5. Abstract Service Interfaces . . . . . . . . . . . . . . . . . 25 6.1. Generating an Outgoing SNMP Message . . . . . . . . . . . 22
5.1. Generating an Outgoing SNMP Message . . . . . . . . . . . 26 6.2. Processing for an Outgoing Message . . . . . . . . . . . . 23
5.2. Processing for an Outgoing Message . . . . . . . . . . . . 27 6.3. Processing an Incoming SNMP Message . . . . . . . . . . . 23
5.3. Processing an Incoming SNMP Message . . . . . . . . . . . 28 6.3.1. Processing an Incoming Message . . . . . . . . . . . . 23
5.3.1. Processing an Incoming Message . . . . . . . . . . . . 28 6.3.2. Prepare Data Elements from Incoming Messages . . . . . 23
5.3.2. Prepare Data Elements from Incoming Messages . . . . . 28 6.3.3. Processing an Incoming Message . . . . . . . . . . . . 24
5.3.3. Processing an Incoming Message . . . . . . . . . . . . 29 7. Security Considerations . . . . . . . . . . . . . . . . . . . 25
6. The Transport-Subsystem-MIB Module . . . . . . . . . . . . . . 30 8. IANA Considerations . . . . . . . . . . . . . . . . . . . . . 26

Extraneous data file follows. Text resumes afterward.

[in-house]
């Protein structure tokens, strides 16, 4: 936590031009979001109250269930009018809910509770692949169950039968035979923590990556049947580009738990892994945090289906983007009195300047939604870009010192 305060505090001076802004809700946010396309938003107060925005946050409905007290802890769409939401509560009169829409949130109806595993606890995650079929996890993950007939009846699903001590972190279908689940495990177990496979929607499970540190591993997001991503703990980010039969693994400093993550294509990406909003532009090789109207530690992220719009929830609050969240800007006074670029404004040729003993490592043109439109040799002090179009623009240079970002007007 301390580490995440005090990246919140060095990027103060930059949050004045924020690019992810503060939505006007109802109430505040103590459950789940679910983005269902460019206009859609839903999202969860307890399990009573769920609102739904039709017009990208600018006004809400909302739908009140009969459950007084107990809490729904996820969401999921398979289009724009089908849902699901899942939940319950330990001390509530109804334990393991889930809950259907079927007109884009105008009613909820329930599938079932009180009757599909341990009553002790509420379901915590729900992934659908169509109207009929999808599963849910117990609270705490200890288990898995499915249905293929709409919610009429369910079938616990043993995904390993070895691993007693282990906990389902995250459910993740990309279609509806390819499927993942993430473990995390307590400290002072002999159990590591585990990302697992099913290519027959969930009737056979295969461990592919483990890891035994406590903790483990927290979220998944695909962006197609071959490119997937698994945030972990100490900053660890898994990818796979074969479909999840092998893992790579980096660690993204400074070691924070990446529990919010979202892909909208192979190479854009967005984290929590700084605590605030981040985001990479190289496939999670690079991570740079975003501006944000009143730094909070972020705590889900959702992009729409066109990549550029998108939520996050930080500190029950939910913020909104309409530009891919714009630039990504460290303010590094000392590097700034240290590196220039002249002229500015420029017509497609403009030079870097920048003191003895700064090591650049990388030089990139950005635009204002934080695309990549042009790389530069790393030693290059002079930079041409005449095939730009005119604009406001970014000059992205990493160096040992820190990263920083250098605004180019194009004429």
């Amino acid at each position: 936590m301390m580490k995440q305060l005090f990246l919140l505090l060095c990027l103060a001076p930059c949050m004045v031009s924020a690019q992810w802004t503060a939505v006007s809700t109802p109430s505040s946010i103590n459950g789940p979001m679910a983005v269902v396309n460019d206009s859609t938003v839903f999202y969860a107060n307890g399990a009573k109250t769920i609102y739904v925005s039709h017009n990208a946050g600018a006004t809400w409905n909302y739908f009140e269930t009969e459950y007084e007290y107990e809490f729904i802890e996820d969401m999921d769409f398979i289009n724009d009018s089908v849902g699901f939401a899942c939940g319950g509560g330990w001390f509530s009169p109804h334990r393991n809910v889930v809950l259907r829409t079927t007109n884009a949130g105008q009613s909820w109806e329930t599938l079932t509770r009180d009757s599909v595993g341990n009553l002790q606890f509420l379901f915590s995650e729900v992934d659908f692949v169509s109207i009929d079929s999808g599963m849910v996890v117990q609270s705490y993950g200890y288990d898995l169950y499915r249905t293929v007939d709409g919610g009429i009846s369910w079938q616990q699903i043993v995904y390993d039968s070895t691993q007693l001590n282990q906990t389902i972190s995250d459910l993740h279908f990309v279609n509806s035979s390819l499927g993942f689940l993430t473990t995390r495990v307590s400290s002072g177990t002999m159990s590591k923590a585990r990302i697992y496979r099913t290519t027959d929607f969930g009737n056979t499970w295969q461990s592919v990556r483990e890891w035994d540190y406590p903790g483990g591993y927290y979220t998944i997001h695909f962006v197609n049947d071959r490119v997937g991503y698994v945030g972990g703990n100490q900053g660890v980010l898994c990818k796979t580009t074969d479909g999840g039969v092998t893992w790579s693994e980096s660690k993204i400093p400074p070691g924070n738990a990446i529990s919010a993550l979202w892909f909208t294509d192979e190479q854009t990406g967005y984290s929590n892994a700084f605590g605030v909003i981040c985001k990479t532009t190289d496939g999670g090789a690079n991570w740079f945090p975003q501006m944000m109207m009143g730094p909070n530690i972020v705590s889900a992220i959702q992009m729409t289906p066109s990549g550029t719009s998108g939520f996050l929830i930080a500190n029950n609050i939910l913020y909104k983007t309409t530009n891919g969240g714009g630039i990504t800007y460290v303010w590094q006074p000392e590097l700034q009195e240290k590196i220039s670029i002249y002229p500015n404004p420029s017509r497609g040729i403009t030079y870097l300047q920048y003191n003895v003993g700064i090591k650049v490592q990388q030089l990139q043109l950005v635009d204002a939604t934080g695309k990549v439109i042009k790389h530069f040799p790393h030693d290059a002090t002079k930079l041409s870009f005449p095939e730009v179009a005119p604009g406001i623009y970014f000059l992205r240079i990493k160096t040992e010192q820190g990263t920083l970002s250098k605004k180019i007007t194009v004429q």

6.1. Structure of the MIB Module . . . . . . . . . . . . . . . 31 9. Acknowledgments . . . . . . . . . . . . . . . . . . . . . . . 26
6.1.1. The tmsmStats Subtree . . . . . . . . . . . . . . . . 31 10. References . . . . . . . . . . . . . . . . . . . . . . . . . . 26
6.2. Relationship to Other MIB Modules . . . . . . . . . . . . 31 10.1. Normative References . . . . . . . . . . . . . . . . . . . 26
6.2.1. Textual Conventions . . . . . . . . . . . . . . . . . 31 10.2. Informative References . . . . . . . . . . . . . . . . . . 27
6.2.2. MIB Modules Required for IMPORTS . . . . . . . . . . . 31 Appendix A. Parameter Table . . . . . . . . . . . . . . . . . . . 28
6.3. Definitions . . . . . . . . . . . . . . . . . . . . . . . 31 A.1. ParameterList.csv . . . . . . . . . . . . . . . . . . . . 28
7. Security Considerations . . . . . . . . . . . . . . . . . . . 36 Appendix B. Why tmStateReference? . . . . . . . . . . . . . . . . 29
8. IANA Considerations . . . . . . . . . . . . . . . . . . . . . 37 B.1. Define an Abstract Service Interface . . . . . . . . . . . 29
9. Acknowledgments . . . . . . . . . . . . . . . . . . . . . . . 37 B.2. Using an Encapsulating Header . . . . . . . . . . . . . . 30